Preventing shrinkage in IWRES
The individual estimates used to compute the IWRES can be chosen in the Display panel:
By default, the individual estimates are drawn from the conditional distributions rather than coming from usal estimators such as condition modes (EBEs) or conditional means. This choise is recommended in order to prevent shrinkage, a phenomenon that occurs when the individual data are not sufficiently informative with respect to one or more parameters. If overfitting occurs, IWRES computed from biased estimators might thus shrink toward 0.
Hovering on a point highligths all the points from the same individual in yellow on all plots, and reveals the corresponding subject id and time. If the individual estimates selected in Display are the simulated condition distribution, each observation corresponds to a set of IWRES computed from a set of simulated individual parameters. When the observation is hovered, the points from this set are indicated with a bigger diameter.
If the individual estimates selected in Display are condition modes (EBEs) or conditional means, there is only one residual per observation, and all points corresponding to the same individual are linked with segments to visualize the time chronology.
As for VPC, data binning used to compute percentiles can be changed. Several strategies exist to segment the data: equal-width binning, equal-size binning, and a least-squares criterion. The number of bins can also be either set by the user, or automatically selected to obtain a good tradeoff.
On the three figures below where NPDEs are displayed with respect to log-scaled time, 5 bins are selected with equal width on the left, equal size in the center, and the least-squares criteria on the right. Observations are overlaid in light purple to visualize the data density in each bin. Equal width in particular shows low density for some bins, and result in a less informative plot for low times were data density is high.
On the figure below, the number of bins for least-squares criteria is automatically set, allowing a more precise display.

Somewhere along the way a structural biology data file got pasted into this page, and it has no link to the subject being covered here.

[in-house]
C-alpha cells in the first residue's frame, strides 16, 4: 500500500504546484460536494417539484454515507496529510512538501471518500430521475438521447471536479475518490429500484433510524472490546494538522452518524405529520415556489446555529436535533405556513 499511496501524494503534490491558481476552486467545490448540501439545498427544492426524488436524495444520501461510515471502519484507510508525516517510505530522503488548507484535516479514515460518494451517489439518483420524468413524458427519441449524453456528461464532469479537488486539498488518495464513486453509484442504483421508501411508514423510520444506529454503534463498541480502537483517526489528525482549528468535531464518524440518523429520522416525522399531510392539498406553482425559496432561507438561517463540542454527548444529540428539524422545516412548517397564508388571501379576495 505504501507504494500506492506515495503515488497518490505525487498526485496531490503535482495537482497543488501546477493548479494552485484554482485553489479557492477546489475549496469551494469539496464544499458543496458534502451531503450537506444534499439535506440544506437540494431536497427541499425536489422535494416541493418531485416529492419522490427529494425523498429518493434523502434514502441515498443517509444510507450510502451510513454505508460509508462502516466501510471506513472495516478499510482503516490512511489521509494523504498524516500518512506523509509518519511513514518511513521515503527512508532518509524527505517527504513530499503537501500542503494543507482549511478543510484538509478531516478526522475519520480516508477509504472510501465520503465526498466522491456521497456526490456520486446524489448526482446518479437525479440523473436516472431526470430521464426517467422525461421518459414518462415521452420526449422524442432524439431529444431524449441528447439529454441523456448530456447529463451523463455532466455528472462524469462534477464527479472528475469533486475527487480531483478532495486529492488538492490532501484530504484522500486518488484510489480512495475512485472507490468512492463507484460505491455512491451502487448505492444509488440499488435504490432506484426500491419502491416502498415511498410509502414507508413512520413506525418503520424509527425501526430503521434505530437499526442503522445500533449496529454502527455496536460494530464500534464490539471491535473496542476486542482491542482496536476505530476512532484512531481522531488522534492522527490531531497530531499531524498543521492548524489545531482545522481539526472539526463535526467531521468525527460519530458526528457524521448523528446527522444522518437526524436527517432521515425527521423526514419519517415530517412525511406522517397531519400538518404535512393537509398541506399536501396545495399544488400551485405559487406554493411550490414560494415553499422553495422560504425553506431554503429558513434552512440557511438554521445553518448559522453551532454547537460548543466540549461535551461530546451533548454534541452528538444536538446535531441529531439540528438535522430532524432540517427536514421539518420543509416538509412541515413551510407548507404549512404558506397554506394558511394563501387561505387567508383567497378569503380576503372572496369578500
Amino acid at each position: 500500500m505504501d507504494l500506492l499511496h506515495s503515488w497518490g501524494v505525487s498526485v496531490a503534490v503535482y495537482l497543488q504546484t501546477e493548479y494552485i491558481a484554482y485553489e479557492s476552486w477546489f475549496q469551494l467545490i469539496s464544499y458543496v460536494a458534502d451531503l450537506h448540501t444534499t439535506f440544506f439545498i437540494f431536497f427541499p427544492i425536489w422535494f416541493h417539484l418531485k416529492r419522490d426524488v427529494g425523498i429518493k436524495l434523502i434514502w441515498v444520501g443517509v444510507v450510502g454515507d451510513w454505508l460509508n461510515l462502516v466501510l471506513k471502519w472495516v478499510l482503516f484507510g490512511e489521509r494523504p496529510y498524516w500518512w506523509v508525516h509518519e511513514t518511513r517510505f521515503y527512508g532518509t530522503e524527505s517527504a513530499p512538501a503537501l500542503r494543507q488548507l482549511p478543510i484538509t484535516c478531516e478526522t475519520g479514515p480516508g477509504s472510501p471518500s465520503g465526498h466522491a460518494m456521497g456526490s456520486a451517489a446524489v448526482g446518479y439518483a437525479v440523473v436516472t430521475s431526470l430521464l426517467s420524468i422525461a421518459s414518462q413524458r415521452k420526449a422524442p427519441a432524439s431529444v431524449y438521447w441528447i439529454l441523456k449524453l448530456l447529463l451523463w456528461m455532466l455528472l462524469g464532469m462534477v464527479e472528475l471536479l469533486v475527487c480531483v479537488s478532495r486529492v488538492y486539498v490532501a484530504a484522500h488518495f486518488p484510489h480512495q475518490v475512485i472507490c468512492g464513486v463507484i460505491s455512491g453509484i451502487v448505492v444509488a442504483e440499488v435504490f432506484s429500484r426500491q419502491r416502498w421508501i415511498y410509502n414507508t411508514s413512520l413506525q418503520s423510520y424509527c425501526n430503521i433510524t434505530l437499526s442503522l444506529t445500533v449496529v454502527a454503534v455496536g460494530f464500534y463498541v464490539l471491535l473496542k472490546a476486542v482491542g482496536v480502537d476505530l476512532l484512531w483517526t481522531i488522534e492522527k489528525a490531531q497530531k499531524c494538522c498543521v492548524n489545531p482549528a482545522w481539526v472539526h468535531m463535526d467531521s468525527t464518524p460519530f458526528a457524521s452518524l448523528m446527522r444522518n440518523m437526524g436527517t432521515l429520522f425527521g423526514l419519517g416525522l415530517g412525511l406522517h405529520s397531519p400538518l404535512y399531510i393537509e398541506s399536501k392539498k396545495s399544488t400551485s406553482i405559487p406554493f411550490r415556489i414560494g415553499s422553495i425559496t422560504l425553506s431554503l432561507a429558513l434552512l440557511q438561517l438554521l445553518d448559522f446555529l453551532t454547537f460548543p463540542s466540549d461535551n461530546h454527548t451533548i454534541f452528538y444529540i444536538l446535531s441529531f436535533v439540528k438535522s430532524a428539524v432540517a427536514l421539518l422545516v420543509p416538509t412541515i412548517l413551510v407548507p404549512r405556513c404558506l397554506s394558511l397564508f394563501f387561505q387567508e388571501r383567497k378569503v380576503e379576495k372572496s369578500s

For categorical or count data, only NPDEs are used. Here again, NPDEs correspond to the rank of each observation among a set of simulations based on the model. However, to prevent problems with discrete values, both observations and simulations are slightly perturbed with a uniform distribution before computing the ranks.
- Population residuals: Add/remove scatterplots for PWRES. Hidden by default.
- Individual residuals: Add/remove scatterplots for IWRES, using the individual parameter estimated using the conditional mode or the conditional mean. By default, individual parameters come from the conditional mode estimation.
- NPDE: Add/remove scatterplots for NPDE.
- time: Add/remove the scatterplots w.r.t. the time.
- prediction: Add/remove the scatterplots w.r.t. the prediction.
- Presets: apply the preselections of elements for scatter plots or VPC
- Residuals: Add/remove observed data.
- BLQ : Add/remove BLQ data (and a possibility to add a different color) if present.
- Empirical percentiles: Add/remove empirical percentiles for the 10%, 50% and 90% quantiles.
- Predicted percentiles: Add/remove theoretical percentiles for the 10% and 90% quantiles.
- Prediction interval: Add/remove prediction intervals given by the model for the 10% and 90% quantiles (in blue) and the 50% quantile (in pink), with user-defined level (by default, 90).
- Outliers: Add/remove dots or areas to mark outliers.
- Individual estimates: Choose the individual estimates among condition mode (EBEs), condition mean (computed with SAEM), or simulated parameters from the conditional distributions.
- Calculations: Choose the display for prediction intervals: by default linear interpolation is used, otherwise the display is piecewise.
- Visual cues: Add/remove spline interpolation.
- Bin values: Add/remove vertical lines on the scatterplots to indicate the bins.
- Bining criteria: Choose the bining criteria among equal width (default), equal size or least-squares.
- Number of bins: Choose a fixed number of bins or a range, with the range for the number of data points per bin.